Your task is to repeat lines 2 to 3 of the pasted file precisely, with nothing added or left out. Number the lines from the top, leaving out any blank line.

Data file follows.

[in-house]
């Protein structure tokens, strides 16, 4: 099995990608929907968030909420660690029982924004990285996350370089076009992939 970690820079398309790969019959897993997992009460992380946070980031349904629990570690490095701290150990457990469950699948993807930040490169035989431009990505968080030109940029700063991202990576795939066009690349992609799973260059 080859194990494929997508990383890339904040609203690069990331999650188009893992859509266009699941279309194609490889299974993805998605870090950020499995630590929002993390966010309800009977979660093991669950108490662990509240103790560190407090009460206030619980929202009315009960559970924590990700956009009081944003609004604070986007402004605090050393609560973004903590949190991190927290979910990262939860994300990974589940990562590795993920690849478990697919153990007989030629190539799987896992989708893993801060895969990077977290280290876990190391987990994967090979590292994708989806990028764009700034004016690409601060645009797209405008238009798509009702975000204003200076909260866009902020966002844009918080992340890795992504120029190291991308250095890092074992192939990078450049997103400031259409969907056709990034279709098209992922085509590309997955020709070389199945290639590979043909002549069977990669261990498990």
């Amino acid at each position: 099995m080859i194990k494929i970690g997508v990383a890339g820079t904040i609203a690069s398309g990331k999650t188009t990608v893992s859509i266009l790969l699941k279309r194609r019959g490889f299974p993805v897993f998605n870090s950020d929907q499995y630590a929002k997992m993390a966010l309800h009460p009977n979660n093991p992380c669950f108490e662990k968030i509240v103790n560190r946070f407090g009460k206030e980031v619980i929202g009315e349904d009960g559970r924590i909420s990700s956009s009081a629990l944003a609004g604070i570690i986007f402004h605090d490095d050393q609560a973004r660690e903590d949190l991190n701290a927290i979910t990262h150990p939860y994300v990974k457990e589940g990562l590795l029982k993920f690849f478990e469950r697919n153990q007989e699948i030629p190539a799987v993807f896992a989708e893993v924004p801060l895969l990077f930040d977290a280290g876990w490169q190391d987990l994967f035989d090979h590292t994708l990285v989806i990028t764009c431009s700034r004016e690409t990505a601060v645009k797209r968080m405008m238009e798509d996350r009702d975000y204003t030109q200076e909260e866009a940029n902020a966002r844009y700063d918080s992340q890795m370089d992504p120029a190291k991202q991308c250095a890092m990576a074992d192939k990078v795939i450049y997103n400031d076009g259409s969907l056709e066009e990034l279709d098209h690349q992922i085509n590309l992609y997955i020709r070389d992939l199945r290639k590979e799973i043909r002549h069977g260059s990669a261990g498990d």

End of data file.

């Protein structure tokens, strides 16, 4: 099995990608929907968030909420660690029982924004990285996350370089076009992939 970690820079398309790969019959897993997992009460992380946070980031349904629990570690490095701290150990457990469950699948993807930040490169035989431009990505968080030109940029700063991202990576795939066009690349992609799973260059 080859194990494929997508990383890339904040609203690069990331999650188009893992859509266009699941279309194609490889299974993805998605870090950020499995630590929002993390966010309800009977979660093991669950108490662990509240103790560190407090009460206030619980929202009315009960559970924590990700956009009081944003609004604070986007402004605090050393609560973004903590949190991190927290979910990262939860994300990974589940990562590795993920690849478990697919153990007989030629190539799987896992989708893993801060895969990077977290280290876990190391987990994967090979590292994708989806990028764009700034004016690409601060645009797209405008238009798509009702975000204003200076909260866009902020966002844009918080992340890795992504120029190291991308250095890092074992192939990078450049997103400031259409969907056709990034279709098209992922085509590309997955020709070389199945290639590979043909002549069977990669261990498990």
């Amino acid at each position: 099995m080859i194990k494929i970690g997508v990383a890339g820079t904040i609203a690069s398309g990331k999650t188009t990608v893992s859509i266009l790969l699941k279309r194609r019959g490889f299974p993805v897993f998605n870090s950020d929907q499995y630590a929002k997992m993390a966010l309800h009460p009977n979660n093991p992380c669950f108490e662990k968030i509240v103790n560190r946070f407090g009460k206030e980031v619980i929202g009315e349904d009960g559970r924590i909420s990700s956009s009081a629990l944003a609004g604070i570690i986007f402004h605090d490095d050393q609560a973004r660690e903590d949190l991190n701290a927290i979910t990262h150990p939860y994300v990974k457990e589940g990562l590795l029982k993920f690849f478990e469950r697919n153990q007989e699948i030629p190539a799987v993807f896992a989708e893993v924004p801060l895969l990077f930040d977290a280290g876990w490169q190391d987990l994967f035989d090979h590292t994708l990285v989806i990028t764009c431009s700034r004016e690409t990505a601060v645009k797209r968080m405008m238009e798509d996350r009702d975000y204003t030109q200076e909260e866009a940029n902020a966002r844009y700063d918080s992340q890795m370089d992504p120029a190291k991202q991308c250095a890092m990576a074992d192939k990078v795939i450049y997103n400031d076009g259409s969907l056709e066009e990034l279709d098209h690349q992922i085509n590309l992609y997955i020709r070389d992939l199945r290639k590979e799973i043909r002549h069977g260059s990669a261990g498990d």